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By SAMAMA, Dec 2 2020 08:23PM

I loved the creative mind of the author of The Genesis of Seven. I loved how she twisted the stories we used to hear in our childhood and made it so interesting for us. I especially loved the description of hell – yes, you read that right. It sounded cruel, horrifying and hilarious at the same time.

This story is about Jordan, an orphan who loves to help people. His life was going as normal as it could for him until one day, his world turned upside down and he had no home to go back to, he only had an address, his duffel and a strange bag his guardian had given him before commanding him to run away from the mysterious men who were following him.

After dodging and running away from the mysterious men who were after him and the strange bag his guardian had told him to take care of, he finally reached the address. The address that his guardian had ordered him to get to was a penthouse in New York that belonged to the archangel Gabriel.

I think you can already tell this story promises a lot of adventures.

However, this book has been the toughest one for me to review this year, because as much as I loved many chapters in this story, there were still a few chapters I couldn’t love. Like, as I read, I felt like all the interesting parts of the book were kept aside for the next book, and 70 percent of the book revolved around travelling and finding the seven archangels to help them. Jordan, the main character of this book asked many questions to the Archangels and they all answered his questions with intricate details which, sadly, I just couldn’t understand most of the time.

Apart from these, the book ended with a promise to entertain us thoroughly in the next book, and I believe it. Almost all the first books in a series are elaborated so you can get comfortable with the characters and the plot after you get into the next book – and I am guessing it is the reason why this book was written elaborately. I am looking forward into reading the next book as soon as it comes out. 3/5 stars.

By SAMAMA, Nov 11 2020 03:58PM

When writing a book, a writer gets many words, spaces, paragraphs and pages to express their stories and be able to make an impact on their reader. But as poets, they get very limited words to express their true emotions. And to be able to punch a reader in the guts with a sorrow they never knew existed is a talent only a few very talented poets can achieve.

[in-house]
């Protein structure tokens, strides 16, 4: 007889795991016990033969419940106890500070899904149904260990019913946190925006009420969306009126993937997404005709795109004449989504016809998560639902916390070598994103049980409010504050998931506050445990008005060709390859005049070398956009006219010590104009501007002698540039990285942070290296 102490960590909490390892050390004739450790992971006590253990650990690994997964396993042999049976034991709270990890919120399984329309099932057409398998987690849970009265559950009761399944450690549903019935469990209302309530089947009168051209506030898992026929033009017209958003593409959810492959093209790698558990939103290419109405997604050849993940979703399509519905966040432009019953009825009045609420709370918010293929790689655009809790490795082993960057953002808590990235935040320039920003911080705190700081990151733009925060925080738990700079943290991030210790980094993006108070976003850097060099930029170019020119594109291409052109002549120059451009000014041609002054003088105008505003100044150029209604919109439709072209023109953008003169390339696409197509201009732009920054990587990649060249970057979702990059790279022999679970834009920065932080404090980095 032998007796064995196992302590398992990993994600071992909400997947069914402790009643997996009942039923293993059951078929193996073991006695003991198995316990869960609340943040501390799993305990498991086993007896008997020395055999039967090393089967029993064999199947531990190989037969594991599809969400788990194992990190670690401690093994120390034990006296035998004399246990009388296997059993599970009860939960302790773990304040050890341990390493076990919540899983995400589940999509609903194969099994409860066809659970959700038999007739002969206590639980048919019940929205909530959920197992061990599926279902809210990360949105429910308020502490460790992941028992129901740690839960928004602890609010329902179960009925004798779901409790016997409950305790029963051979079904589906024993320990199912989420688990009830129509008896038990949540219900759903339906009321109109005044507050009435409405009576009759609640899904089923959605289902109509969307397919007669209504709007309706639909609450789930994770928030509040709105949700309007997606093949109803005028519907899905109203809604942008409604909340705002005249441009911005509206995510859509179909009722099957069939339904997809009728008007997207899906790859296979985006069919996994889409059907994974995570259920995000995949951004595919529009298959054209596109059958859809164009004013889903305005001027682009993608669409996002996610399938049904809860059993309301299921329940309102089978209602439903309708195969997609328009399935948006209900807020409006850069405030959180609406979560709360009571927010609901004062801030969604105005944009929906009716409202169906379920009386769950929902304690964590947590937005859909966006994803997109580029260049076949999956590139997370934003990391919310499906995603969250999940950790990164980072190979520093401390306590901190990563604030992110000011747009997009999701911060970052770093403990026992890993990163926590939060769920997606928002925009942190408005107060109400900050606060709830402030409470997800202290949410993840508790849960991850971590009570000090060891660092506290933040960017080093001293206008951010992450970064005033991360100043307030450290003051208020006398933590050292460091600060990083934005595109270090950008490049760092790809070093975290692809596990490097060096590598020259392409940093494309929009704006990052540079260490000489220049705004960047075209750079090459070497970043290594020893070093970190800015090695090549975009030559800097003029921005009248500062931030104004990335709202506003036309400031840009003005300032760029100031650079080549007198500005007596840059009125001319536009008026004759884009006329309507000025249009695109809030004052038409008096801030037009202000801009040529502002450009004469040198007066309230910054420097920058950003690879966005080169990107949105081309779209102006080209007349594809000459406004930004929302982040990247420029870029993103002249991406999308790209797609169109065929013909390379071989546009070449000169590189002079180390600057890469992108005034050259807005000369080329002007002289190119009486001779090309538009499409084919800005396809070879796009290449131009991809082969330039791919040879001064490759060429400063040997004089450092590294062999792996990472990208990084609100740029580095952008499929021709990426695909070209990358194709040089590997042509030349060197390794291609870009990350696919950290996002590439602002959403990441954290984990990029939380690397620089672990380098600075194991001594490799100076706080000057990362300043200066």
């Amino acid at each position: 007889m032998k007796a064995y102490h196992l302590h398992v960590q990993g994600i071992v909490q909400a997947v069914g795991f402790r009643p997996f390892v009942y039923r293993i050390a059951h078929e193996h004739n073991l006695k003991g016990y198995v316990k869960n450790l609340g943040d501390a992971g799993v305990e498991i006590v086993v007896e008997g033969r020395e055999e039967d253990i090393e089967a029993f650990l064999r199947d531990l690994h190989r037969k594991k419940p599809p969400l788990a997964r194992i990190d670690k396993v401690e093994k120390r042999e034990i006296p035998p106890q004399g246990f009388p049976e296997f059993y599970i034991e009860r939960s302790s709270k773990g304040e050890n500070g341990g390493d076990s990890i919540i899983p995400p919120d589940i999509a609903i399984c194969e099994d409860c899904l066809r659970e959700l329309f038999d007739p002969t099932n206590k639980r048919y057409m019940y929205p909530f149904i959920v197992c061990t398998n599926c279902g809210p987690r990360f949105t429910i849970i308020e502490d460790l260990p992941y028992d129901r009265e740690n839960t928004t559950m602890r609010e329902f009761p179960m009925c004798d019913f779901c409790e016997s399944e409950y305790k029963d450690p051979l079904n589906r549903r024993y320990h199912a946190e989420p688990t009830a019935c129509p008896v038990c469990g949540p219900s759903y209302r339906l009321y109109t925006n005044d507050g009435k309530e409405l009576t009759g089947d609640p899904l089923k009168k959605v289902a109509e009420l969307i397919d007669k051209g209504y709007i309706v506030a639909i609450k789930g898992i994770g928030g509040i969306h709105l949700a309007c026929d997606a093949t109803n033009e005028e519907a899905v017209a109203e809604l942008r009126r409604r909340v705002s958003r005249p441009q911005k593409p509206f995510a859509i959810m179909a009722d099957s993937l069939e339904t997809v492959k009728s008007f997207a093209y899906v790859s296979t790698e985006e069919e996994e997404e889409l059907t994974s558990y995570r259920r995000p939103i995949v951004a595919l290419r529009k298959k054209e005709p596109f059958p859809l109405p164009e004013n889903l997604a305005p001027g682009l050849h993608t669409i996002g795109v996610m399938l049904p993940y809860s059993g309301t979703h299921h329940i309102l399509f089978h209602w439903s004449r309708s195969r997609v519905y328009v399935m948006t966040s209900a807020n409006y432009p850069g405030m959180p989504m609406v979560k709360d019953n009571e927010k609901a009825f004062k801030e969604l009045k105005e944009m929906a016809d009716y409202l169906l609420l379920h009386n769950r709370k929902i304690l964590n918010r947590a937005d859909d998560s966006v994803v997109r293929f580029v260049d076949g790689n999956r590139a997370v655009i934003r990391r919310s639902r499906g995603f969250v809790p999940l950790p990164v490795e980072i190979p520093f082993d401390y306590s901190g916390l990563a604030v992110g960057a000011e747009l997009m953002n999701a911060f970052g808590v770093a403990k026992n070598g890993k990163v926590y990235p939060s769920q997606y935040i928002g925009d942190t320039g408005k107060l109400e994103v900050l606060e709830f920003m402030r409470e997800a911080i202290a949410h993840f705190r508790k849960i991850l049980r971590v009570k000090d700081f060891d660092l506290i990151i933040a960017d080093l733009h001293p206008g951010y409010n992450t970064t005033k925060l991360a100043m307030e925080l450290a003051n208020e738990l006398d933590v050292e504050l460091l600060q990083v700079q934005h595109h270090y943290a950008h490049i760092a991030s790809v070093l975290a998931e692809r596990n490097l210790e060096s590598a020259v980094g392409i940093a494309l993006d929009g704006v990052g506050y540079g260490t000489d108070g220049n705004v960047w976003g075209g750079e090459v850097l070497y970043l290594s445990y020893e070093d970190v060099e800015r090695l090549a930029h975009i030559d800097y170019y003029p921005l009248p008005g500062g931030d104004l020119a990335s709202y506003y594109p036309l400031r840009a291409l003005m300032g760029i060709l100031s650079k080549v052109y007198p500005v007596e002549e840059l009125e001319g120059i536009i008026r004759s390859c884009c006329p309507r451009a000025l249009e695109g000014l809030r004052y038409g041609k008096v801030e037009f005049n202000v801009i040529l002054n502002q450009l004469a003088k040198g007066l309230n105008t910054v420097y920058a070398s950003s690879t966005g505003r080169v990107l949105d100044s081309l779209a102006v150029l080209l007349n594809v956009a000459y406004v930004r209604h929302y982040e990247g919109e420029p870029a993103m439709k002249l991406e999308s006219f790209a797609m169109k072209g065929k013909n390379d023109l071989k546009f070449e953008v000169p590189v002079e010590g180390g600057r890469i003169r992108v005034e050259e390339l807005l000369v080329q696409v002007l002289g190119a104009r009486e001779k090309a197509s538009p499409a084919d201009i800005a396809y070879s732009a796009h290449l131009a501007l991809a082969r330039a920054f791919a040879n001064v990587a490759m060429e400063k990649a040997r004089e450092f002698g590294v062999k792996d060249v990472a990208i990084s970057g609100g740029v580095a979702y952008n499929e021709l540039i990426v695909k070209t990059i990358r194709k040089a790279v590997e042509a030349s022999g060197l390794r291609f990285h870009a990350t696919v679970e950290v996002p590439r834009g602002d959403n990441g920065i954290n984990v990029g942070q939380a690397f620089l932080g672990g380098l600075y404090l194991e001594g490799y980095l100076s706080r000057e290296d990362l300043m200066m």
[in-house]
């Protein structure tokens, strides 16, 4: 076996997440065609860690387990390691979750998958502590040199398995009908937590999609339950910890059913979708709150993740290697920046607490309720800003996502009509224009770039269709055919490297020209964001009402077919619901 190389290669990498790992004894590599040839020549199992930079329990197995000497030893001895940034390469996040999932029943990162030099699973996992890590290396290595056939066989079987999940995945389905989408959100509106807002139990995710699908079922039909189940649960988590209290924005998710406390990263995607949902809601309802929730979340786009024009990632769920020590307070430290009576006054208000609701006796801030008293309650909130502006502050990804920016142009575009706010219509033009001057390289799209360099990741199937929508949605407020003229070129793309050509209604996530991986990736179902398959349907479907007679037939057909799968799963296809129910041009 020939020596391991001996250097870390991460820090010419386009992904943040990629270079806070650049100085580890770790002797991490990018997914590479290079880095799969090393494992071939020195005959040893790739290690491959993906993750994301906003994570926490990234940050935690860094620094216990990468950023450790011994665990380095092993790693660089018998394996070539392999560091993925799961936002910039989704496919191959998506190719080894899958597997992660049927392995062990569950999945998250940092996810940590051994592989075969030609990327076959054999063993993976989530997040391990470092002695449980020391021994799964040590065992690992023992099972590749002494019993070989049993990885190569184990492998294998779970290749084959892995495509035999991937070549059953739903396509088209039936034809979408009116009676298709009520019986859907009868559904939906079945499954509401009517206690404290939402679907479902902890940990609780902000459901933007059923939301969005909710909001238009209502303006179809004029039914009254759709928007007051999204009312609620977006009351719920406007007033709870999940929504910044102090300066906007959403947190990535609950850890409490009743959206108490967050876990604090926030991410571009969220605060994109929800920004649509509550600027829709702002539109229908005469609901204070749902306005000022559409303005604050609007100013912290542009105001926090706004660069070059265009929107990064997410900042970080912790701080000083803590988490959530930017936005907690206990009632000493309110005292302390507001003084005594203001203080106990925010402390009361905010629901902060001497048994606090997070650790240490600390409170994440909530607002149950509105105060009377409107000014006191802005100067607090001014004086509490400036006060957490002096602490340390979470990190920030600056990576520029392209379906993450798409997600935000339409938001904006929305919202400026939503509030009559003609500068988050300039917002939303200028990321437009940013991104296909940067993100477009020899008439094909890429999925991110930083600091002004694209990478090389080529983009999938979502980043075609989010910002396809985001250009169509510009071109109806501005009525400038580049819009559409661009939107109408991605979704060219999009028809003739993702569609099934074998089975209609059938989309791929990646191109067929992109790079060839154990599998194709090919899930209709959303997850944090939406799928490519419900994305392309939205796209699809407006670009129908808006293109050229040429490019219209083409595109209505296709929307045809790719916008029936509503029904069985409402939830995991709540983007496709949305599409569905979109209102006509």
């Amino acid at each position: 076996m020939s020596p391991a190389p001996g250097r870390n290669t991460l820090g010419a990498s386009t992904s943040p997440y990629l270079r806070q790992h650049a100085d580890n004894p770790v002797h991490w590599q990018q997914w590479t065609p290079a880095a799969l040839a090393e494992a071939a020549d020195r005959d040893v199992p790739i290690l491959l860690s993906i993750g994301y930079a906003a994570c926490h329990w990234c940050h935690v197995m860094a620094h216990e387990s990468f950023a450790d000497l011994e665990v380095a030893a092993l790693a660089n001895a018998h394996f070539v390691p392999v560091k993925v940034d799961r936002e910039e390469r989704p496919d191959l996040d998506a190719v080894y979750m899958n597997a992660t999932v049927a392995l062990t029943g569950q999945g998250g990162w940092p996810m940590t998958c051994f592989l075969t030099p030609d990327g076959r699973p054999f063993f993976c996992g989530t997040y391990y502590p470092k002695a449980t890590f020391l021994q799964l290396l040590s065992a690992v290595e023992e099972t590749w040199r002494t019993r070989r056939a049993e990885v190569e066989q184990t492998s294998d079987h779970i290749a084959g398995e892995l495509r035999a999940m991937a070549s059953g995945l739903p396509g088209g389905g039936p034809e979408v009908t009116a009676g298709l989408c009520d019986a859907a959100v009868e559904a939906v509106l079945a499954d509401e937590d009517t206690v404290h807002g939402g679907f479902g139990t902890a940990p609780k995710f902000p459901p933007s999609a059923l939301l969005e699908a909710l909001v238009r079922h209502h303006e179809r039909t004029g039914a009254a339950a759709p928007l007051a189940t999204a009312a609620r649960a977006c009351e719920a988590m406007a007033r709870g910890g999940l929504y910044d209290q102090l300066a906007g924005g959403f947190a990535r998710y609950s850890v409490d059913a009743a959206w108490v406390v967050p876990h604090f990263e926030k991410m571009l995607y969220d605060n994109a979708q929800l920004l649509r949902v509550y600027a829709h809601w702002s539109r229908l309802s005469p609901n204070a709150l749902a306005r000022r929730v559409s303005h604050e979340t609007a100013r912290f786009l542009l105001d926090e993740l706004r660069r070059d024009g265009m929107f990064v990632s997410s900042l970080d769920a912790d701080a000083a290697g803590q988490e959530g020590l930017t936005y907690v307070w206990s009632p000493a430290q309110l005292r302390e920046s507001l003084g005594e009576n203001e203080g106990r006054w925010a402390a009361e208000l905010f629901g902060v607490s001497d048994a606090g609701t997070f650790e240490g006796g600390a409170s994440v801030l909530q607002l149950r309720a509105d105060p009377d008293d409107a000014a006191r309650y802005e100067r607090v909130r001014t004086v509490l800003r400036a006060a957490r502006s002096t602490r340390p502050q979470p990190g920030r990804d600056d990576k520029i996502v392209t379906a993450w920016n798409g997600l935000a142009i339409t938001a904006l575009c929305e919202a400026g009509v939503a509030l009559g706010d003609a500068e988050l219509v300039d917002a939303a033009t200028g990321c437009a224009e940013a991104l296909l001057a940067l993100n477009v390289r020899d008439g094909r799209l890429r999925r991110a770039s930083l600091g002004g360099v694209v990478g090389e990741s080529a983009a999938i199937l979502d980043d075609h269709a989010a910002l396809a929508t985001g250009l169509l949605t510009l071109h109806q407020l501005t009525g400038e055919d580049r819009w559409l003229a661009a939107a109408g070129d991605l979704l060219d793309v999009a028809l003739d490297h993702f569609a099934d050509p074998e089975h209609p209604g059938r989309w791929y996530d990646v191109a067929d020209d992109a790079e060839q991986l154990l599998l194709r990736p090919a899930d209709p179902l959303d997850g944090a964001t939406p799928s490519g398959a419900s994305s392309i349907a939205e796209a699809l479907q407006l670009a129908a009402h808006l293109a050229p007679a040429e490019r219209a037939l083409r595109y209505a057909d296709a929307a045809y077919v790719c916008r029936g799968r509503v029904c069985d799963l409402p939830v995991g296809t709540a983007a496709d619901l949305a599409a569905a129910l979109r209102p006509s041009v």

Today I can proudly say that I found one. Sayo Juba. You’re One of Them clicked my heart from the very first page, I felt happy, sad and angry at the world within a span of an hour and yet, I couldn’t have been happier with the book.

This short yet heart touching poetry book walked me through the random characters’ childhoods, their happiness, heart breaks, grief and their loss of a friend who no longer bothers to remember them.

This book gets a full 5/5 stars from me. 🌟🌟🌟🌟🌟

“The most difficult thing in life

Is to stare at a stranger

While he has your attention

The sweetheart thing in life

Is to stare at your lover

While he has your attention” - Sayo Juba, You’re One of Them

By SAMAMA, Oct 29 2020 06:59PM

As I kept reading The Marble Collector by Cecelia Ahern, I realized by the 10th chapter how excited I was to just finish this boring book quickly so I can be done with it and start reading something better. By the time I knew this book was bound to throw me into a reading slump by being so bland, it was too late – I was already buddy reading it with my friend and had already wasted 2 weeks of my time.

This book was about a man named Fergus who had a peculiar obsession towards collecting marbles. Even after living his whole childhood in an open environment with big mouthed siblings, he was unable to talk about this simple passion towards collecting marbles with his wife and daughter in fear of being laughed at and judged, so the whole story practically revolved around his mistakes. He somehow even managed to blame his passion of collecting marbles into being the main reason for cheating on his wife.

I had my mind open to hear his explanations throughout the book, but I got none. The author’s previous books had a lot more depth and emotions in them, but this lacked so much of them. I did not enjoy the story, nor could I connect to any of the characters. The only character I liked was Hamish, and even he wasn’t around much. The concept was good, but the writing wasn’t.

I would need to read another book ASAP to get rid of the tart taste this book left within my mouth and brain. As I’m writing this, I still can’t believe that I couldn’t like a Cecelia Ahern book. All her works always had such interesting stories in them, and they always had unusual hints of magic, it’s what made me love her previous books so much. This book didn’t have any of that. Don’t think I’m not open to diversifications; the story just needed to be written with conviction to be liked by me.

This book had too much of reality inside it to be considered fiction, if you’re someone who looks forward to some spice or magic in your books, this isn’t for you. 2/5 stars.